In an unprecedented effort to open new avenues for art historical research, The Frick Collection has partnered with thirteen art institutions to establish the PHAROS Art Research Consortium, a digital research platform that will revolutionize access to photoarchives around the world.
Led by Inge Reist, director of the Frick’s Center for the History of Collecting and president of the international consortium, this long-term initiative will bring together photoarchive materials relating to more than 25 million works of art. These collections of images are also rich in previously unpublished related art historical documentation.
Seven million images from the original partners are expected to be digitized and available by 2020, with future timelines for the group to be developed. Eventually, PHAROS will expand to include records from additional photoarchives worldwide. PHAROS currently comprises the:
- Bibliotheca Hertziana (Rome)
- Bildarchiv Foto (Marburg, Germany)
- Courtauld Institute (London)
- Fondazione Federico Zeri (Bologna)
- Getty Research Institute (Los Angeles)
- I Tatti (Florence)
- Institut national d’histoire de l’art (Paris)
- Kunsthistorisches Institut in Florenz
- National Gallery of Art (Washington, D.C.)
- Paul Mellon Centre (London)
- RKD –Netherlands Institute for Art History (The Hague)
- Warburg Institute (London)
- Yale Center for British Art (New Haven)
- Frick Art Reference Library (New York).
In December 2016 the Andrew W. Mellon Foundation awarded a $1 million grant in support of the Frick’s efforts to provide online access to its photoarchive, which, by extension, will benefit PHAROS. With this grant, the Frick will make accessible a quarter of a million images with their accompanying documentation. The eighteen-month project will largely complete the goal of making the Frick photoarchive available online and establishing a model for other participating institutions, while preserving them for posterity.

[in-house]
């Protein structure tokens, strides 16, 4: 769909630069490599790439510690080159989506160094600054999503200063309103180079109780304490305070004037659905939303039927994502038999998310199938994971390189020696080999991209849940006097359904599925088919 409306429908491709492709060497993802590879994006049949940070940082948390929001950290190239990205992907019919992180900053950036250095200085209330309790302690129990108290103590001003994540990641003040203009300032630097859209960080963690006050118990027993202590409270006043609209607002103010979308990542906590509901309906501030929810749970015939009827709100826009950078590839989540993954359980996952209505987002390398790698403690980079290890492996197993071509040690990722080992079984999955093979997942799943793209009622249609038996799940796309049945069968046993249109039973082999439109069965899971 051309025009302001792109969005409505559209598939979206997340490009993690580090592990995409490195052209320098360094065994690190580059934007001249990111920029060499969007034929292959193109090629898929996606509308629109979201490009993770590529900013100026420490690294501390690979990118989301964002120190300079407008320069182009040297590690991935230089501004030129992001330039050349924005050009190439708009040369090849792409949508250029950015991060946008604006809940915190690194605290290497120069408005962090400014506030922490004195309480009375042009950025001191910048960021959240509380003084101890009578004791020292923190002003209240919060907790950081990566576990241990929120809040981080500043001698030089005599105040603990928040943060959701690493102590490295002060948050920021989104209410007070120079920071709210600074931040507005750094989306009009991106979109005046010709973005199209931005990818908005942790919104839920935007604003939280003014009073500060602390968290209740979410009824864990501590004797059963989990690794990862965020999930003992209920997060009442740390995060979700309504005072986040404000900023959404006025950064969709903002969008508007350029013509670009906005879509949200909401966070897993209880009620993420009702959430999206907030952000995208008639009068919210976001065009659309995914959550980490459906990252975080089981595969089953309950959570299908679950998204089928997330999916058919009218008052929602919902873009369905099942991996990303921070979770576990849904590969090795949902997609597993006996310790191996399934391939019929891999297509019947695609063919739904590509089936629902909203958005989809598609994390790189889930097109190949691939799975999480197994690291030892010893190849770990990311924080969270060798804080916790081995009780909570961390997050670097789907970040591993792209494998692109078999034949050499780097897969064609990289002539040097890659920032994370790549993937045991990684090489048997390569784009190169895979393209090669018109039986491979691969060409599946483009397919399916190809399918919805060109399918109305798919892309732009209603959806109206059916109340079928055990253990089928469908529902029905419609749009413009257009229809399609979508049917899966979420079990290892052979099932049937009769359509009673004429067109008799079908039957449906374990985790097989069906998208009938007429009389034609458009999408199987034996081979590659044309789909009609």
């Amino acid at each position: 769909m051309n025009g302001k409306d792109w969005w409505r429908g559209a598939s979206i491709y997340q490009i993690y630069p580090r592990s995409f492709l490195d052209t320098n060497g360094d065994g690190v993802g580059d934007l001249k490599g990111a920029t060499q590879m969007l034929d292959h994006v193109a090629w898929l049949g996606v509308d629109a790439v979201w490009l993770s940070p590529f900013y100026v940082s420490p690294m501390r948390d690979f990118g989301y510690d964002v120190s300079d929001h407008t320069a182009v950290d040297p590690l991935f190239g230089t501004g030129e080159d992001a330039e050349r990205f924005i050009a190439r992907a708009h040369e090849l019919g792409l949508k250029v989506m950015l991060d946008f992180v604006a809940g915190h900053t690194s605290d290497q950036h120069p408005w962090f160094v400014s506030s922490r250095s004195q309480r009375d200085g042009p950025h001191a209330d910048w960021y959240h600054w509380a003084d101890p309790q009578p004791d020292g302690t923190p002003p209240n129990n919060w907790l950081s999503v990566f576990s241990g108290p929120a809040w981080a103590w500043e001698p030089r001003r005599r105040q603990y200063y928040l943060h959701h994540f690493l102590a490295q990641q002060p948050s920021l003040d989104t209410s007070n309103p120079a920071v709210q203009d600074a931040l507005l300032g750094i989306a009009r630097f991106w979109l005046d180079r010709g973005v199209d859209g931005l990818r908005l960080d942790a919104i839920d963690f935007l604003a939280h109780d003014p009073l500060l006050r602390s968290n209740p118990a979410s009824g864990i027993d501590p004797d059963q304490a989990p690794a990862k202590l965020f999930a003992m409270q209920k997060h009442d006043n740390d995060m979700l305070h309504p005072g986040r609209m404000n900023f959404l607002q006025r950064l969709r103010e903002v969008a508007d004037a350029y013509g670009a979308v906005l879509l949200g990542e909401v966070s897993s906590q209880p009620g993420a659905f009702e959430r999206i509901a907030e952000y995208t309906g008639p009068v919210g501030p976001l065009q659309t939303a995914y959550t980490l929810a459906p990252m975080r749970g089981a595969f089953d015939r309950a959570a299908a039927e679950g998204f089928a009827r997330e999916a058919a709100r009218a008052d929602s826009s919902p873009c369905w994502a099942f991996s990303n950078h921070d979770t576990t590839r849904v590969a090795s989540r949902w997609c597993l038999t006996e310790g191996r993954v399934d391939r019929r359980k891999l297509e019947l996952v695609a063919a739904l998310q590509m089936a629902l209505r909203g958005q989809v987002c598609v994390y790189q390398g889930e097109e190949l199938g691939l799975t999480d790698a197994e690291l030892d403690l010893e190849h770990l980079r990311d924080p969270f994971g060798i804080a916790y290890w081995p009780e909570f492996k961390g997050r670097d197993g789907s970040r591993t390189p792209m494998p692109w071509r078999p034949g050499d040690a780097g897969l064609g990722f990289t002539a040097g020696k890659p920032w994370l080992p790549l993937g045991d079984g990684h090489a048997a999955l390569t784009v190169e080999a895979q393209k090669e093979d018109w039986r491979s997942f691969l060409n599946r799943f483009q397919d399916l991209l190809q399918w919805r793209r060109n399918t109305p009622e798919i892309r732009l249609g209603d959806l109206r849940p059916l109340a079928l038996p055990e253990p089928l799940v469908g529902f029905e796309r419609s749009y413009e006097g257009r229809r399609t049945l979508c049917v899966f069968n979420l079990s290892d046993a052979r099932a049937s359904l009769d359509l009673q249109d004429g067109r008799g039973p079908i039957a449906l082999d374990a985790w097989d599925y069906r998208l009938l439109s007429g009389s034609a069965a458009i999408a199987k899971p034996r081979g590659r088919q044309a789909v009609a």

Image-Recognition Search Technology
PHAROS includes enhanced features and applications such as software that enables searching by image instead of by text, of great benefit because text from the multiple institutions can differ in both content and language. Using the proprietary image-recognition technology developed for PHAROS by John Resig, supported by grants from the Samuel H. Kress Foundation, those interested in Italian art are already able to find and compile multiple images and the related documentation as recorded by the different photoarchives in different languages in seconds.
Currently, more than 20% of the works of art recorded in the Frick’s photoarchive can be accessed online. At the conclusion of the project supported by the Mellon Foundation, an additional 250,000 photographs and information about the works of art they document will be accessible through the Frick Digital Collections, NYARC Discovery, FRESCO, Arcade, and the Artstor Digital Library.